This strong drive seems ancient. Many cultures believed springtime was the optimal season for “cleansing” – home, land, mind, and body. People would eat the early bitter greens, aiding digestion…

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The Finesse of Grossing Mommy Out

Good Witches Homestead

Little Granddaughter has developed a way to utterly gross out her mommy, but also adds to the many reasons why we are an herbalist. Herbal infusions come to play and thank goodness she takes her herbal vitamins every day.

We also raise and rescue German Shepherds, Bones is a rescue, but maybe in this video, Bones again needs rescuing from one very precocious Granddaughter…

Herbal infusions, which are basically strong teas,  are incredibly useful for providing the body with easy to assimilate nutrition.  It is best to use gentle, nutritive and tonifying herbs which act mostly as food for the body.  Examples are nettles,  chamomile, oatstraw and raspberry leaf.  This type of herbal preparation is used for extracting and making bio-available the richness of vitamins and minerals found in many plants.  It is important to note that herbs work overtime to bring about health and increased vitality.  They do not offer quick fixes, but…

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The Business of Herbalism

Good Witches Homestead

Botanical medicine, the art, and science of collecting, preparing, and utilizing plants for healing, is one of the oldest healing methods in human history. The World Health Organization estimates that 80 percent of the world’s population presently uses herbal medicine for some aspect of primary healthcare.

There is a wide range, however, in what is marketed as herbal medicine. The effectiveness of botanical medicine necessarily depends on the quality and vitality of the original plant material and on the care and attention brought to harvesting, processing, and storage. These issues are crucial to the quality of any product we consume; they are especially important when we use remedies as medicine for healing.

As the natural products industry has grown—it was measured to be $5 billion in the United States alone in 2009—compromises have been made along the chain of production that undermine the integrity and efficacy of the medicines produced…

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Benefits of Organic Blue Tea – Butterfly Pea or Asian Pigeonwing

Good Witches Homestead

Native to South-East Asia and India is the butterfly blue pea, a beautiful cerulean floral creation, which has been an important ingredient of traditional medicine in this part of the world since the era of ancient civilizations. For a flower, to have endured through several centuries is indeed credible and what is more noteworthy is the fact that its importance remains undiminished and unaffected by the passage of time. There could only one explanation for this continued sustenance – the natural presence of curative and therapeutic attributes that easily transit into lukewarm water like its color and can be consumed as such.Blue tea in a white teacup and loose leaf tea surrounding the cup from top view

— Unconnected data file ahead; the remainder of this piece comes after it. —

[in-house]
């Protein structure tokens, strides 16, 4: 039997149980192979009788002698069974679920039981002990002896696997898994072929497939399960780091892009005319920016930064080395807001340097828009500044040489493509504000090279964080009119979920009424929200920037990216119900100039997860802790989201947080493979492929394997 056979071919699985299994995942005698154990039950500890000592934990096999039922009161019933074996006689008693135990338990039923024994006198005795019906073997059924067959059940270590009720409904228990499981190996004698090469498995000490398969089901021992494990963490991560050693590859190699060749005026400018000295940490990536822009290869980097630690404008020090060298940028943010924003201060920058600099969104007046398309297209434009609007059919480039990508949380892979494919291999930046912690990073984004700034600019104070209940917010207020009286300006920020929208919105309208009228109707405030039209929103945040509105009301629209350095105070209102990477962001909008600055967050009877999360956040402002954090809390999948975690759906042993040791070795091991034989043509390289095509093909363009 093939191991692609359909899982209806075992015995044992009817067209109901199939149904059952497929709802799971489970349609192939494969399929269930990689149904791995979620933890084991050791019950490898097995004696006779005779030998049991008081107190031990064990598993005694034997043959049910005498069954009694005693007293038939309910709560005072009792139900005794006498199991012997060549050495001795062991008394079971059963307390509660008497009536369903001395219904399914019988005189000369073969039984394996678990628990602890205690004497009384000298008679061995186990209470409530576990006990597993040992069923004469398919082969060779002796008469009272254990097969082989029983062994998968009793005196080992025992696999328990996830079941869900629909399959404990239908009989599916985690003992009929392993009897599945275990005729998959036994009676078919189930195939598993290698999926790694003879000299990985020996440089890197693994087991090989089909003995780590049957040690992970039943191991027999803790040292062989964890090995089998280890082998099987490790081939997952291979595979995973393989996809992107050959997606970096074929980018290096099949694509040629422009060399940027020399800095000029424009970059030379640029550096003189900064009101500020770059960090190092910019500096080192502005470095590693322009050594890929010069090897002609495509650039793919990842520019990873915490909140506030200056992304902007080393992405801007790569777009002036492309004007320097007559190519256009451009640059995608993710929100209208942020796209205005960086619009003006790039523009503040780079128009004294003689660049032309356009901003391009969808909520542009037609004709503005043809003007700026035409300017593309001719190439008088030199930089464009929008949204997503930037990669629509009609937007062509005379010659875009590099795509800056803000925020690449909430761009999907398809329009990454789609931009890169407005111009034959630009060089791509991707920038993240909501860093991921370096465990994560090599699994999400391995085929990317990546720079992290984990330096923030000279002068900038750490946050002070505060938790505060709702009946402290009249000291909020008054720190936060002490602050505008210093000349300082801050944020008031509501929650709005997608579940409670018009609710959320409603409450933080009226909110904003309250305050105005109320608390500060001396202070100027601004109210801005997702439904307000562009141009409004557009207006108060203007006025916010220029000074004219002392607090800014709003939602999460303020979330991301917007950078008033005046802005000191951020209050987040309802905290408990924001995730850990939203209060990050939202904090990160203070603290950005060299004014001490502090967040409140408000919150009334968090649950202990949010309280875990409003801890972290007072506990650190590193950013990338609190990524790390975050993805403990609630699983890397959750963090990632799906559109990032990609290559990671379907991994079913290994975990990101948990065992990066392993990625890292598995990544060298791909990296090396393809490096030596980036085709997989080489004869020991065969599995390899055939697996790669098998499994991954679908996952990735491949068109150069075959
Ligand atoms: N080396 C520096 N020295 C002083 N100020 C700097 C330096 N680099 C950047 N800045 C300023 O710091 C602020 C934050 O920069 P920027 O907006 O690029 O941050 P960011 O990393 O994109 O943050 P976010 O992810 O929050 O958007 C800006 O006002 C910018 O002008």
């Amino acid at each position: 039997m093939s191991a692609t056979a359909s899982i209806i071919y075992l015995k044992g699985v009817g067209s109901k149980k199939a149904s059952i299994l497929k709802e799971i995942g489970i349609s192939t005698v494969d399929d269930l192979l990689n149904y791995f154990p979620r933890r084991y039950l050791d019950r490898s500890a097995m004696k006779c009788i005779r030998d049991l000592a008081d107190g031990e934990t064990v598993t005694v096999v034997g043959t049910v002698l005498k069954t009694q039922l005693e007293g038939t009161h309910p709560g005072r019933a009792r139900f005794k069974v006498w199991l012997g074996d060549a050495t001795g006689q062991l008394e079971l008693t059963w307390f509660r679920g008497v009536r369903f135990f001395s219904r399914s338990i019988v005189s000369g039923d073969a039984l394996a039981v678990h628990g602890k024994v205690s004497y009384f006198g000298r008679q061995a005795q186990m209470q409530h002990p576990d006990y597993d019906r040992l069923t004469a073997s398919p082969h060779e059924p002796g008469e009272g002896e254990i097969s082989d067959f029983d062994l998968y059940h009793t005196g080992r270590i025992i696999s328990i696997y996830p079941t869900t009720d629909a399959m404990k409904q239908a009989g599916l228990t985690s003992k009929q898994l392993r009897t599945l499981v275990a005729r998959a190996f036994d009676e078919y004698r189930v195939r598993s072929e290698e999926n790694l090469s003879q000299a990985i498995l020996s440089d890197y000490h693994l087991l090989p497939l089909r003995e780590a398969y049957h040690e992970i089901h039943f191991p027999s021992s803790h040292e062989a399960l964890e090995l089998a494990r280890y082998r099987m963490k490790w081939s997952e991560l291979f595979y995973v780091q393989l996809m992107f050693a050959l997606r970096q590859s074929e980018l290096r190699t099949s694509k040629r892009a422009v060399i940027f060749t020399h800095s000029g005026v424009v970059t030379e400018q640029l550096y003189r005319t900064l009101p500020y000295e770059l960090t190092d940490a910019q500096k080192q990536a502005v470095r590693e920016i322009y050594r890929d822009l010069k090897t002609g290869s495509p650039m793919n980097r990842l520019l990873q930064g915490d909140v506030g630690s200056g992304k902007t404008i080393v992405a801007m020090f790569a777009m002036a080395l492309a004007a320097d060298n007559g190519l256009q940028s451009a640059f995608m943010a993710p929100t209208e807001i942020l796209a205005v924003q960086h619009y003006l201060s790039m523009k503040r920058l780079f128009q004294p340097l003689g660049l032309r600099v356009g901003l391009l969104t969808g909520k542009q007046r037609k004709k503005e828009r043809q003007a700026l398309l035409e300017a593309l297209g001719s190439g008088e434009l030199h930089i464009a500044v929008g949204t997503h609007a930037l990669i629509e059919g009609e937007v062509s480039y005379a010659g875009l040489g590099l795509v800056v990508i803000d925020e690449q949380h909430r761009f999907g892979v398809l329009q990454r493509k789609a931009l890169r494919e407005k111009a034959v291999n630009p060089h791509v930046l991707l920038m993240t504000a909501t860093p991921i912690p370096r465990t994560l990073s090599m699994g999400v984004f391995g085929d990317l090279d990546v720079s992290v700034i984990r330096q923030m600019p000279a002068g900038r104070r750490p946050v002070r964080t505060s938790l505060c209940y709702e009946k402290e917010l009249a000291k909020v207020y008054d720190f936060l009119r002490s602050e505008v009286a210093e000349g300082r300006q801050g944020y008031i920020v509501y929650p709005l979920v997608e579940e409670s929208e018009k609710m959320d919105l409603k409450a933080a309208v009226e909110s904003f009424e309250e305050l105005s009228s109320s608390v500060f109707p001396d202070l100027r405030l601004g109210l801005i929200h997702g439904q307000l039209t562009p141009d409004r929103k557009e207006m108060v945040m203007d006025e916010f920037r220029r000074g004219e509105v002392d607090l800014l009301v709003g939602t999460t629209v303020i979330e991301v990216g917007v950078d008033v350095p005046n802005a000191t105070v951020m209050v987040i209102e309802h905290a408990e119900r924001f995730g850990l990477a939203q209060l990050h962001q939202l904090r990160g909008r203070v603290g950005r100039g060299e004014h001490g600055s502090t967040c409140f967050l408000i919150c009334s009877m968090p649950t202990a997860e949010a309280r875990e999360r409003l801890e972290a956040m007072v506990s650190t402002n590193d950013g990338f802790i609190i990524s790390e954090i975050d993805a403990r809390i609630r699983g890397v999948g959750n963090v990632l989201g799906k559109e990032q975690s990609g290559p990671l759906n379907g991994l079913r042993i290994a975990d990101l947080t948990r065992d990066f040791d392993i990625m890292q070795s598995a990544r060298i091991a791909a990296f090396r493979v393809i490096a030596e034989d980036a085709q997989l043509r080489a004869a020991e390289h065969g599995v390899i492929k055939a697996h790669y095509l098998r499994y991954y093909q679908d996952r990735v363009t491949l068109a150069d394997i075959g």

Amongst the several exotic beverages that are prepared with the butterfly blue pea flowers, one of the simplest as also the most appealing is organic blue tea. In the phrase ‘organic blue tea’, while the word ‘blue’ owes its presence to the color that is typical of the…

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Benefits of Moringa: A Nutritional Powerhouse

Crooked Bear Creek Organic Herbs

Famously called “the miracle tree” thanks to its exceptional nutritional content and therapeutic potential, moringa more than lives up to its name. Moringa offers numerous health benefits, including protecting against free radicals and promoting a strong immune system in all stages of life. Among other things, moringa supports the heart, brain, and liver, and can even give your sex drive a boost.

You might see it sold as a “superfood” in grocery and health food stores, but moringa is no passing fad. For centuries, people have consumed various parts of the moringa tree for health, energy, and other therapeutic qualities.

Moringa contains an abundance of vitamins and minerals, but, according to scientists, many of moringa’s benefits come from its phytochemicals, which include isothiocyanates, chlorogenic acid, and flavonoids like quercetin.

What Is Moringa?

Did you know that moringa is sometimes called the “tree of life”?

More than a dozen different moringa…

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Aromatic Herb for March; Spring Herb: Cicely {Myrrhis odorata}

Good Witches Homestead

Also, Known As:

  • Anise Fern
  • British Myrrh
  • Cicely
  • Cow Chervil
  • Garden Myrrh
  • Shepherd’s Needle
  • Smooth Cicely
  • Sweet Bracken
  • Sweet Chervil
  • Sweet Cicely
  • Sweet Myrrh

The plant called the sweet cicely is a hardy and robust herb. The cicely is an aromatic perennial herb indigenous to the mountainous areas of Europe and Asian Russia – growing originally only in these regions. The cicely when fully mature can reach 0.6 to 0.9 m or 2 to 3 feet in height. Sweet cicely is one of the first herbs that come up when spring arrives; the sweet cicely is a pretty plant and makes a beautiful backdrop to a perennial border in mountainous regions where it grows.

In older times, people would usually grow this old cottage garden perennial at a site near the door to the kitchen. The site would be chosen so that the pretty divided fern-like leaves could be easily…